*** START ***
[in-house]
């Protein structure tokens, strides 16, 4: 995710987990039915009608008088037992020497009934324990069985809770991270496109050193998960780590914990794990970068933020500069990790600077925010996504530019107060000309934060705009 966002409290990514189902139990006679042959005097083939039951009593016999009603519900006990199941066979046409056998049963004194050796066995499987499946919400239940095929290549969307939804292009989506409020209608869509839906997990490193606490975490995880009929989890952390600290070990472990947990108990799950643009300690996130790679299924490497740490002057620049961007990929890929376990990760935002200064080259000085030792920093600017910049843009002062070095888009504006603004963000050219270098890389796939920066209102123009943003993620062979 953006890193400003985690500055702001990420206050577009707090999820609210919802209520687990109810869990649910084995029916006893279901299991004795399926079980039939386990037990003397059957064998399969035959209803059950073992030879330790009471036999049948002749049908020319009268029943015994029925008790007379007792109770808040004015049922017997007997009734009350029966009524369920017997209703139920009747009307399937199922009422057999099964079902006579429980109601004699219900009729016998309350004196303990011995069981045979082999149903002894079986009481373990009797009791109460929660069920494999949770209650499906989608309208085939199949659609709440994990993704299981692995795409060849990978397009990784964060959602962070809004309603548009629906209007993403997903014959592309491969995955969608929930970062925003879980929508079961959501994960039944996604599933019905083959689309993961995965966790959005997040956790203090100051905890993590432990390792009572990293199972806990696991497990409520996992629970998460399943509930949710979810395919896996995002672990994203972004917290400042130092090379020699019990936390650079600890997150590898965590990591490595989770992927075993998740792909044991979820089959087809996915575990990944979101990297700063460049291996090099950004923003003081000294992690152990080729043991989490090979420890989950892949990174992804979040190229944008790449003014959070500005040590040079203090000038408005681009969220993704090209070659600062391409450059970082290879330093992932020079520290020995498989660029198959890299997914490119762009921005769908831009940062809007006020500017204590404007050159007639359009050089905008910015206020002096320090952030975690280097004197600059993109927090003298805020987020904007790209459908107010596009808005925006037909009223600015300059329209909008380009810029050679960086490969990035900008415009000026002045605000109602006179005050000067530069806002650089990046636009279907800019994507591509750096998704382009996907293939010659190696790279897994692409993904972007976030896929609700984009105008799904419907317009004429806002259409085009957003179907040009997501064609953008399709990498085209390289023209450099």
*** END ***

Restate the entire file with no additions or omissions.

[in-house]
């Protein structure tokens, strides 16, 4: 995710987990039915009608008088037992020497009934324990069985809770991270496109050193998960780590914990794990970068933020500069990790600077925010996504530019107060000309934060705009 966002409290990514189902139990006679042959005097083939039951009593016999009603519900006990199941066979046409056998049963004194050796066995499987499946919400239940095929290549969307939804292009989506409020209608869509839906997990490193606490975490995880009929989890952390600290070990472990947990108990799950643009300690996130790679299924490497740490002057620049961007990929890929376990990760935002200064080259000085030792920093600017910049843009002062070095888009504006603004963000050219270098890389796939920066209102123009943003993620062979 953006890193400003985690500055702001990420206050577009707090999820609210919802209520687990109810869990649910084995029916006893279901299991004795399926079980039939386990037990003397059957064998399969035959209803059950073992030879330790009471036999049948002749049908020319009268029943015994029925008790007379007792109770808040004015049922017997007997009734009350029966009524369920017997209703139920009747009307399937199922009422057999099964079902006579429980109601004699219900009729016998309350004196303990011995069981045979082999149903002894079986009481373990009797009791109460929660069920494999949770209650499906989608309208085939199949659609709440994990993704299981692995795409060849990978397009990784964060959602962070809004309603548009629906209007993403997903014959592309491969995955969608929930970062925003879980929508079961959501994960039944996604599933019905083959689309993961995965966790959005997040956790203090100051905890993590432990390792009572990293199972806990696991497990409520996992629970998460399943509930949710979810395919896996995002672990994203972004917290400042130092090379020699019990936390650079600890997150590898965590990591490595989770992927075993998740792909044991979820089959087809996915575990990944979101990297700063460049291996090099950004923003003081000294992690152990080729043991989490090979420890989950892949990174992804979040190229944008790449003014959070500005040590040079203090000038408005681009969220993704090209070659600062391409450059970082290879330093992932020079520290020995498989660029198959890299997914490119762009921005769908831009940062809007006020500017204590404007050159007639359009050089905008910015206020002096320090952030975690280097004197600059993109927090003298805020987020904007790209459908107010596009808005925006037909009223600015300059329209909008380009810029050679960086490969990035900008415009000026002045605000109602006179005050000067530069806002650089990046636009279907800019994507591509750096998704382009996907293939010659190696790279897994692409993904972007976030896929609700984009105008799904419907317009004429806002259409085009957003179907040009997501064609953008399709990498085209390289023209450099």